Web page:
JOHN KERRY, SECRETARY OF STATE: If people are reduced to eating grass and leaves and killing stray animals in order to survive on a day-to-day
basis, that is something that should tear at the conscience of all civilized people and we all have a responsibility to respond to it.
(END VIDEO CLIP)
AMANPOUR: So have we met that responsibility?
Let's put that to the new U.N. High Commissioner for Refugees, Filippo Grandi, who has been at the Syria donor's conference today here in London
and joins me now in the studio.
Welcome. You come at this job at a really intense and desperate time of need.
What's your reaction to the donations that were raised today?
FILIPPO GRANDI, U.N. HIGH COMMISSIONER FOR REFUGEES: I would say very positive.
First of all, the amount of money that was pledged is unprecedented. Last year at a similar conference and during the year, we were funded at
about 50 percent level of the needs.
I don't have yet the percentages for this year but I have every reason to believe that it will be much higher. So we've made progress in terms of
the resources that we have available to carry out what we need to carry out.
AMANPOUR: So a lot of us have been saying, well, all this money is being raised and people are putting up their hands.
But will it be delivered?
Is that an issue, the delivery or is it the pledging that's the issue?
GRANDI: What we didn't have last year was enough pledges. We simply didn't have enough money. There's a lot of important things to be said
about this year's conference.
It looked at many aspects of the crisis, first of all the short term, the shelter, the medicines, the food -- these are very important issues.
Germany pledged half of the food needs to cover half of the food needs of the World Food Programme. This is extraordinary.
AMANPOUR: Given the fact that last year they had to slash their vouchers, the World Food Programme, and people couldn't even survive.
GRANDI: And people were hungry in the Middle East, a region which has not seen hunger for a long, long time. But this conference looked also at
the long term, at education, at jobs.
You know, I went to the Middle East a few days ago and this is what mothers told me.
My children went to school --
AMANPOUR: Well, we have some of these pictures, yes, that you have shot there.
GRANDI: -- and they must go to school here, otherwise we have to go somewhere where they can go school. So this is very important.
AMANPOUR: And schools were a big part of this, right, meeting children's education needs.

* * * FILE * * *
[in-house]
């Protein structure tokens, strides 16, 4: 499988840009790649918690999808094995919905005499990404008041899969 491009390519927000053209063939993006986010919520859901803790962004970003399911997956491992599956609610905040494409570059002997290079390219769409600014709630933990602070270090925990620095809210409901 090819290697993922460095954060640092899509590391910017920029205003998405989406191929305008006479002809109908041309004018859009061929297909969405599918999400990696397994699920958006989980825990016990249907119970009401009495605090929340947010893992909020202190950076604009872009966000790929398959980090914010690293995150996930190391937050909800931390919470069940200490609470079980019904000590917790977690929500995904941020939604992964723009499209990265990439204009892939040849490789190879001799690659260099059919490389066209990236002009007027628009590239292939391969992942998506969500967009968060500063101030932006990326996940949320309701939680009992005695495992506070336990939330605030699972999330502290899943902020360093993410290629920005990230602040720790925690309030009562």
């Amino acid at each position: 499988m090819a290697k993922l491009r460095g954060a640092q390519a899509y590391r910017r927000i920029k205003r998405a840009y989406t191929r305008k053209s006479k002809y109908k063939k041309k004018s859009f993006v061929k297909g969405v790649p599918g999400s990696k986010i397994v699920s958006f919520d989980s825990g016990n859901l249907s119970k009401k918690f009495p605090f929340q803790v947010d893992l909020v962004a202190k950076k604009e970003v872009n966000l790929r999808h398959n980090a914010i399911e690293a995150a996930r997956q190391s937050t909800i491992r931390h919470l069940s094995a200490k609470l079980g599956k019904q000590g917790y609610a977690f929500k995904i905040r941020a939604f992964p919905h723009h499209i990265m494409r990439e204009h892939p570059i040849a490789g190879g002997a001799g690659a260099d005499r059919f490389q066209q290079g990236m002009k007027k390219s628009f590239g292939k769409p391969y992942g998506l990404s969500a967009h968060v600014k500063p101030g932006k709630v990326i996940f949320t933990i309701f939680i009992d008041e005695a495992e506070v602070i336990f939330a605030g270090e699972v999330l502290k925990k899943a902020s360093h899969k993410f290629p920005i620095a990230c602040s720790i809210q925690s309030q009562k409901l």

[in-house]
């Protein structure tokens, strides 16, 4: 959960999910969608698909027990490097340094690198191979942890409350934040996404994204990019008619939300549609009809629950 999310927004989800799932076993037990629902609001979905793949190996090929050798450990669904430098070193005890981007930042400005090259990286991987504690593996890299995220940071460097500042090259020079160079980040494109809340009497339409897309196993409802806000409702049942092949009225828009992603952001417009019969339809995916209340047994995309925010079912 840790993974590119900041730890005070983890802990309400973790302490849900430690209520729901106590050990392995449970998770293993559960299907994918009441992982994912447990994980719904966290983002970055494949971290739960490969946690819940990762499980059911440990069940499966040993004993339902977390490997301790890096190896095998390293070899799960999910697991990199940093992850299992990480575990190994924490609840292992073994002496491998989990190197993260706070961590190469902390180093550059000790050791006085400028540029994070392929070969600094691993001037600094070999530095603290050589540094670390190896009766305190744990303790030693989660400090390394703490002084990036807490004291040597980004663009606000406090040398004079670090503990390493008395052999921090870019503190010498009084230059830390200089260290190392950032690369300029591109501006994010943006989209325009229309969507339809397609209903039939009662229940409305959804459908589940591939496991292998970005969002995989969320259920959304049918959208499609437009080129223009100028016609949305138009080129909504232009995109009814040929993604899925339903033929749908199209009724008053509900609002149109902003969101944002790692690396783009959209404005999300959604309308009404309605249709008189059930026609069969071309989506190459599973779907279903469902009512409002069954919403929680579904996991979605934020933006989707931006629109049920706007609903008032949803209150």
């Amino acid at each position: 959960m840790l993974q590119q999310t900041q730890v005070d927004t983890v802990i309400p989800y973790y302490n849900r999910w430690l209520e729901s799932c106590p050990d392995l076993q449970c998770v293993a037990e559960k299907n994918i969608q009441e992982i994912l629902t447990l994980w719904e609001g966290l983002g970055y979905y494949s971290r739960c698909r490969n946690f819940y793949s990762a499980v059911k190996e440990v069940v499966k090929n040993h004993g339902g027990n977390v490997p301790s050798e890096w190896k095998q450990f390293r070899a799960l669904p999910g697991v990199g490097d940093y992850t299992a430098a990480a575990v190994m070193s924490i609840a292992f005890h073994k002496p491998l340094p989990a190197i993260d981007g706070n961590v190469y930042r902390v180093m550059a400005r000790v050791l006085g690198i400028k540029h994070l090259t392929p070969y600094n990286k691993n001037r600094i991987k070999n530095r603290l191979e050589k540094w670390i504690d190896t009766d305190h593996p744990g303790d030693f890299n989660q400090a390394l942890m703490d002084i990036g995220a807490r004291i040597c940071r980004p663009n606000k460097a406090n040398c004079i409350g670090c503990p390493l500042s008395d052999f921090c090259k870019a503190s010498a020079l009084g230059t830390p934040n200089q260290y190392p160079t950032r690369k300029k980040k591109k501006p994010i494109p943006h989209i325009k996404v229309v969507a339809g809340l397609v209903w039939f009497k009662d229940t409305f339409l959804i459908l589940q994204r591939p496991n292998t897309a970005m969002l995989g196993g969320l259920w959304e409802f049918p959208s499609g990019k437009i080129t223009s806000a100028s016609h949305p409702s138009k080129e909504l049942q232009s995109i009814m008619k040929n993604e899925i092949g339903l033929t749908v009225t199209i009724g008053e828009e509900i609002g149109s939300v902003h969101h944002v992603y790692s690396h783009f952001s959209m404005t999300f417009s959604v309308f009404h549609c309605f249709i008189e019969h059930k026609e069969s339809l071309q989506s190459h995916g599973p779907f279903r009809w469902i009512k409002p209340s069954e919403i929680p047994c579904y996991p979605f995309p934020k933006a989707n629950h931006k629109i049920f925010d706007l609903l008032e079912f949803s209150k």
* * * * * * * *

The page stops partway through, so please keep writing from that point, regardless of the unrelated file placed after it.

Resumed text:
GRANDI: That was one bit. Part the other one was jobs. So these are really the pillars of the long-term outlook of this conference.
AMANPOUR: What, for instance, did this family tell you?
There's a father with his son and he was so desperate to get his son out of the misery -- and there you are, chatting with them.
GRANDI: You know, these people are faced with such incredible dilemmas. They were talking about whether it was necessary for them to
take some of those boats across the Mediterranean as the only way towards a better life. I discouraged them, of course.
But then what's the alternative?
That's why it's good to have this money. It's good because it can give them some alternative, some hope, pending a political solution that
will allow them to go back.
AMANPOUR: So OK. So this is the hope. I mean, in a way, it's very self-interested, digging into their pockets, right, because suddenly, this
year, after underfunding it all last year and previous years, see the result, that there are masses and masses of refugees who have arrived in
Europe and Europe can't cope.
GRANDI: I agree. The international community woke up very late to this reality. But at least it woke up. And this is the important thing.
Now we can do some work really to stabilize the people.
But let me insist, the only solution is political. Otherwise the war will continue and next year we'll be here again or in another capital,
asking again for billions of dollars.
For how long can we do that?
AMANPOUR: And we talked a lot about -- or at least the conference talked a lot about --
AMANPOUR: -- work permits. And this is one of the families you met again in Lebanon because they are officially -- haven't been able to work,
the Syrian refugees, in Lebanon or in Jordan. Turkey has just changed that.
What do you -- what did you hear here, for instance?
GRANDI: I hope that this will change because what all the refugees always tell us is allow us to work. This is so much more dignified than
receiving humanitarian assistance -- and it's true.
AMANPOUR: And we heard and you heard my interview with the prime minister of Norway, co-sponsor.